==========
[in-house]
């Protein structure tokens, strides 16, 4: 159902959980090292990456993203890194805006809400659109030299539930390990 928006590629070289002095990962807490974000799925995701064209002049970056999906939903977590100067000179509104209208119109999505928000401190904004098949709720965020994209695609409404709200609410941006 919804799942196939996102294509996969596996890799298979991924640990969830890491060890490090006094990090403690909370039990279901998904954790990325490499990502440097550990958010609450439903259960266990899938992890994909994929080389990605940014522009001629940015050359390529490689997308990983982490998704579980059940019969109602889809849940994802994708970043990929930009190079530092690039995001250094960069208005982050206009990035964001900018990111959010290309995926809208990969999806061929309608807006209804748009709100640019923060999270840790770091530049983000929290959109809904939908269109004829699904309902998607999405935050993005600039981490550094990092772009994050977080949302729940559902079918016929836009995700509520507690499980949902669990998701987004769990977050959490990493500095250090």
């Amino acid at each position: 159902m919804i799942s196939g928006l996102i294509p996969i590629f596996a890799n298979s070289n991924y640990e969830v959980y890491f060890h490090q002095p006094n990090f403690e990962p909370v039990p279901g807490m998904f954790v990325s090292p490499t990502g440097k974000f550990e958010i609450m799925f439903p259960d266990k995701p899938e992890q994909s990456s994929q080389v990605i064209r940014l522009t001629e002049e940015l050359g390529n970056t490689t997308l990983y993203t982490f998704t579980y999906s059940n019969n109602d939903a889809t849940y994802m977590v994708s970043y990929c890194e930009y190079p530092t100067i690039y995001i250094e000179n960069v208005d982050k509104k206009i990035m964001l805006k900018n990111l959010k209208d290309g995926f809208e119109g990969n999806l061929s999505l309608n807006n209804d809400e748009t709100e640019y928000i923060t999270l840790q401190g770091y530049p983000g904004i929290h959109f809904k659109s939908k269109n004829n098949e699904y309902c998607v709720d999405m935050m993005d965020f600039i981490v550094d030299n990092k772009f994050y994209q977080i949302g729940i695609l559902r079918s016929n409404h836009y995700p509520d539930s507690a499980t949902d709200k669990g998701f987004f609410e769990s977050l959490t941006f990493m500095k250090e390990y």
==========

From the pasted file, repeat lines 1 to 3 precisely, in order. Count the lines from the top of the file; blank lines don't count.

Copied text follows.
[in-house]
């Protein structure tokens, strides 16, 4: 159902959980090292990456993203890194805006809400659109030299539930390990 928006590629070289002095990962807490974000799925995701064209002049970056999906939903977590100067000179509104209208119109999505928000401190904004098949709720965020994209695609409404709200609410941006 919804799942196939996102294509996969596996890799298979991924640990969830890491060890490090006094990090403690909370039990279901998904954790990325490499990502440097550990958010609450439903259960266990899938992890994909994929080389990605940014522009001629940015050359390529490689997308990983982490998704579980059940019969109602889809849940994802994708970043990929930009190079530092690039995001250094960069208005982050206009990035964001900018990111959010290309995926809208990969999806061929309608807006209804748009709100640019923060999270840790770091530049983000929290959109809904939908269109004829699904309902998607999405935050993005600039981490550094990092772009994050977080949302729940559902079918016929836009995700509520507690499980949902669990998701987004769990977050959490990493500095250090």
């Amino acid at each position: 159902m919804i799942s196939g928006l996102i294509p996969i590629f596996a890799n298979s070289n991924y640990e969830v959980y890491f060890h490090q002095p006094n990090f403690e990962p909370v039990p279901g807490m998904f954790v990325s090292p490499t990502g440097k974000f550990e958010i609450m799925f439903p259960d266990k995701p899938e992890q994909s990456s994929q080389v990605i064209r940014l522009t001629e002049e940015l050359g390529n970056t490689t997308l990983y993203t982490f998704t579980y999906s059940n019969n109602d939903a889809t849940y994802m977590v994708s970043y990929c890194e930009y190079p530092t100067i690039y995001i250094e000179n960069v208005d982050k509104k206009i990035m964001l805006k900018n990111l959010k209208d290309g995926f809208e119109g990969n999806l061929s999505l309608n807006n209804d809400e748009t709100e640019y928000i923060t999270l840790q401190g770091y530049p983000g904004i929290h959109f809904k659109s939908k269109n004829n098949e699904y309902c998607v709720d999405m935050m993005d965020f600039i981490v550094d030299n990092k772009f994050y994209q977080i949302g729940i695609l559902r079918s016929n409404h836009y995700p509520d539930s507690a499980t949902d709200k669990g998701f987004f609410e769990s977050l959490t941006f990493m500095k250090e390990y």